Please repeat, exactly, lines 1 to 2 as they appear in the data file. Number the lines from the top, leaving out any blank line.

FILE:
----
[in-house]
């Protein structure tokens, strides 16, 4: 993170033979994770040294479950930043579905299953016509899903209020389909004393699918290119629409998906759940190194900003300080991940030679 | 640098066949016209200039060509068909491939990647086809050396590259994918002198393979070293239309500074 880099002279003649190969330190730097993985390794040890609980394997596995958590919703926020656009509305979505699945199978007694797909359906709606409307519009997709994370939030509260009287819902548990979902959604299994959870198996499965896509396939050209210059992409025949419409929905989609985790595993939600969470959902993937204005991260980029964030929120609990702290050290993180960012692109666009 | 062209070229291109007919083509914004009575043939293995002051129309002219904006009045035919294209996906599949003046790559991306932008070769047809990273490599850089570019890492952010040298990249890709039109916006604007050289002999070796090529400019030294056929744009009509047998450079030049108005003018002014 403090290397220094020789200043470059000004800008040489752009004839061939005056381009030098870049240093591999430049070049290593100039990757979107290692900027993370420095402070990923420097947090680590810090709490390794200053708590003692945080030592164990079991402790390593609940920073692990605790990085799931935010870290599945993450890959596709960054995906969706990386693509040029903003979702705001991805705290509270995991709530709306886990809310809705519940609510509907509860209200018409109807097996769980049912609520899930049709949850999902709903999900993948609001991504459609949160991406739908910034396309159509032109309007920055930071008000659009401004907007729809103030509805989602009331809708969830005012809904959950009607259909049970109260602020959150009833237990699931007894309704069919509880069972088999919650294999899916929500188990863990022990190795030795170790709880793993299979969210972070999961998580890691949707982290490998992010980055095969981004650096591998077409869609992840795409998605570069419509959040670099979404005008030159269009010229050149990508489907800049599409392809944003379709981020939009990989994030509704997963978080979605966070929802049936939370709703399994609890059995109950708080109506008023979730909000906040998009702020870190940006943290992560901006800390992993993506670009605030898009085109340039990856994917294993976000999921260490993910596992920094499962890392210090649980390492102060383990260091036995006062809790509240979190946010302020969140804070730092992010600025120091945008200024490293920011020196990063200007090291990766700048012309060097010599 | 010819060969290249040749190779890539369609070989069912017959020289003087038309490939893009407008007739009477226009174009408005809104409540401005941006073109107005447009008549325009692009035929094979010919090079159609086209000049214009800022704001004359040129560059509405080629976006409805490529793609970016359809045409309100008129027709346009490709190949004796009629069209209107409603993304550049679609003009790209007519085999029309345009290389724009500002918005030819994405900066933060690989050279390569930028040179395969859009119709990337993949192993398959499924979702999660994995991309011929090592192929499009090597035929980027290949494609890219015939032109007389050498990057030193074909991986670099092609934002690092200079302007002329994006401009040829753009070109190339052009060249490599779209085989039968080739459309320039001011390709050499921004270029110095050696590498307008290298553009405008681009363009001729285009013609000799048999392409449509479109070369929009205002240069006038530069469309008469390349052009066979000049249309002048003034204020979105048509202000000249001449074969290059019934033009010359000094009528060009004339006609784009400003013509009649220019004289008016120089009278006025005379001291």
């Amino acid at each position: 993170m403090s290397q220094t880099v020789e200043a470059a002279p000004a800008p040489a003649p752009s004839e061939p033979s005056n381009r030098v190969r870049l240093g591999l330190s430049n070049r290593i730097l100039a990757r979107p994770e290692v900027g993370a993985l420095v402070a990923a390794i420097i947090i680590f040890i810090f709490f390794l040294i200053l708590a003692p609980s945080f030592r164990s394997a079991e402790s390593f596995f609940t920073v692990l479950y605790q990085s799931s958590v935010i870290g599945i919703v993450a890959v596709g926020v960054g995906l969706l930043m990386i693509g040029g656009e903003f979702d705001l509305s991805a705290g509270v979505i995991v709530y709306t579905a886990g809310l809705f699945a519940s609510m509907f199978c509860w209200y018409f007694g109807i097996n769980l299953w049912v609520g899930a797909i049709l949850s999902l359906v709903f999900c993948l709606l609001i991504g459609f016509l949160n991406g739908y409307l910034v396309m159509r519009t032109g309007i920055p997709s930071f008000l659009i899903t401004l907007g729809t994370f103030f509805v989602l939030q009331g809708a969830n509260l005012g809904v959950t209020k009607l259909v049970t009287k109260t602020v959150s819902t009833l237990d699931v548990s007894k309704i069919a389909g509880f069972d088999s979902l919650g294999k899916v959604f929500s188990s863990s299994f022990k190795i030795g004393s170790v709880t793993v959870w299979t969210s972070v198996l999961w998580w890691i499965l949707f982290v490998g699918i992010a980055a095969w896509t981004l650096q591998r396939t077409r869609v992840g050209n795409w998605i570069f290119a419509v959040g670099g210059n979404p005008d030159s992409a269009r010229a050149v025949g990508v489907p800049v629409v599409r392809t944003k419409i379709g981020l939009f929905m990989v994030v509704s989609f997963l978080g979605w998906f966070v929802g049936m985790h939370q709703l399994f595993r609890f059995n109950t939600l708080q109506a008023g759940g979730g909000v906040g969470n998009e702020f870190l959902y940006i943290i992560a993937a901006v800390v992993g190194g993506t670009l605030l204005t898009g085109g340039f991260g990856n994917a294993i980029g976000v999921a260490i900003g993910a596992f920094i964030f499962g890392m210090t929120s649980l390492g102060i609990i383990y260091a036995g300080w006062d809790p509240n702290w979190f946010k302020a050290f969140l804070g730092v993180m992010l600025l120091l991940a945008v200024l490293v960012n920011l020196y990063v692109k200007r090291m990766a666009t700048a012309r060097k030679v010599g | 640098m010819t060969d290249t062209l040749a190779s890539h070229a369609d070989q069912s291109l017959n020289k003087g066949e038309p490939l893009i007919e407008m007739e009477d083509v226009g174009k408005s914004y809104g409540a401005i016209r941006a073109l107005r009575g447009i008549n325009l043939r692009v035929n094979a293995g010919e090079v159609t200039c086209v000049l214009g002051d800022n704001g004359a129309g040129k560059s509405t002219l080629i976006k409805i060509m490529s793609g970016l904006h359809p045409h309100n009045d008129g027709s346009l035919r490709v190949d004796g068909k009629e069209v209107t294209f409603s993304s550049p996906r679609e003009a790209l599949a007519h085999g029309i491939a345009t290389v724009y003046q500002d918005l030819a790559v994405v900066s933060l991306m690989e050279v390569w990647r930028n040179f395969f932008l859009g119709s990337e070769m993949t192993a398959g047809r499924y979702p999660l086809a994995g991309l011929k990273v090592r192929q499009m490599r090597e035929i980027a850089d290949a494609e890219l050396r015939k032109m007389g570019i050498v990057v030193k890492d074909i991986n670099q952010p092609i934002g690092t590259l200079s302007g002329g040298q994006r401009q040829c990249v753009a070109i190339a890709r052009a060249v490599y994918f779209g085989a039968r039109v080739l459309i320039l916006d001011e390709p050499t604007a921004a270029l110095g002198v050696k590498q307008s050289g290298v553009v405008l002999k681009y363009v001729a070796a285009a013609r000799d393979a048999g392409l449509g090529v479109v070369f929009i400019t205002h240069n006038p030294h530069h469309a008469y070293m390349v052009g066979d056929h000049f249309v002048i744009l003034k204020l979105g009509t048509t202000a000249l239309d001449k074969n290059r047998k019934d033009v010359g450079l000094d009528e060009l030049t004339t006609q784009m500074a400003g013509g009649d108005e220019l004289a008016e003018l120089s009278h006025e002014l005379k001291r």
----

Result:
[in-house]
């Protein structure tokens, strides 16, 4: 993170033979994770040294479950930043579905299953016509899903209020389909004393699918290119629409998906759940190194900003300080991940030679 | 640098066949016209200039060509068909491939990647086809050396590259994918002198393979070293239309500074 880099002279003649190969330190730097993985390794040890609980394997596995958590919703926020656009509305979505699945199978007694797909359906709606409307519009997709994370939030509260009287819902548990979902959604299994959870198996499965896509396939050209210059992409025949419409929905989609985790595993939600969470959902993937204005991260980029964030929120609990702290050290993180960012692109666009 | 062209070229291109007919083509914004009575043939293995002051129309002219904006009045035919294209996906599949003046790559991306932008070769047809990273490599850089570019890492952010040298990249890709039109916006604007050289002999070796090529400019030294056929744009009509047998450079030049108005003018002014 403090290397220094020789200043470059000004800008040489752009004839061939005056381009030098870049240093591999430049070049290593100039990757979107290692900027993370420095402070990923420097947090680590810090709490390794200053708590003692945080030592164990079991402790390593609940920073692990605790990085799931935010870290599945993450890959596709960054995906969706990386693509040029903003979702705001991805705290509270995991709530709306886990809310809705519940609510509907509860209200018409109807097996769980049912609520899930049709949850999902709903999900993948609001991504459609949160991406739908910034396309159509032109309007920055930071008000659009401004907007729809103030509805989602009331809708969830005012809904959950009607259909049970109260602020959150009833237990699931007894309704069919509880069972088999919650294999899916929500188990863990022990190795030795170790709880793993299979969210972070999961998580890691949707982290490998992010980055095969981004650096591998077409869609992840795409998605570069419509959040670099979404005008030159269009010229050149990508489907800049599409392809944003379709981020939009990989994030509704997963978080979605966070929802049936939370709703399994609890059995109950708080109506008023979730909000906040998009702020870190940006943290992560901006800390992993993506670009605030898009085109340039990856994917294993976000999921260490993910596992920094499962890392210090649980390492102060383990260091036995006062809790509240979190946010302020969140804070730092992010600025120091945008200024490293920011020196990063200007090291990766700048012309060097010599 | 010819060969290249040749190779890539369609070989069912017959020289003087038309490939893009407008007739009477226009174009408005809104409540401005941006073109107005447009008549325009692009035929094979010919090079159609086209000049214009800022704001004359040129560059509405080629976006409805490529793609970016359809045409309100008129027709346009490709190949004796009629069209209107409603993304550049679609003009790209007519085999029309345009290389724009500002918005030819994405900066933060690989050279390569930028040179395969859009119709990337993949192993398959499924979702999660994995991309011929090592192929499009090597035929980027290949494609890219015939032109007389050498990057030193074909991986670099092609934002690092200079302007002329994006401009040829753009070109190339052009060249490599779209085989039968080739459309320039001011390709050499921004270029110095050696590498307008290298553009405008681009363009001729285009013609000799048999392409449509479109070369929009205002240069006038530069469309008469390349052009066979000049249309002048003034204020979105048509202000000249001449074969290059019934033009010359000094009528060009004339006609784009400003013509009649220019004289008016120089009278006025005379001291």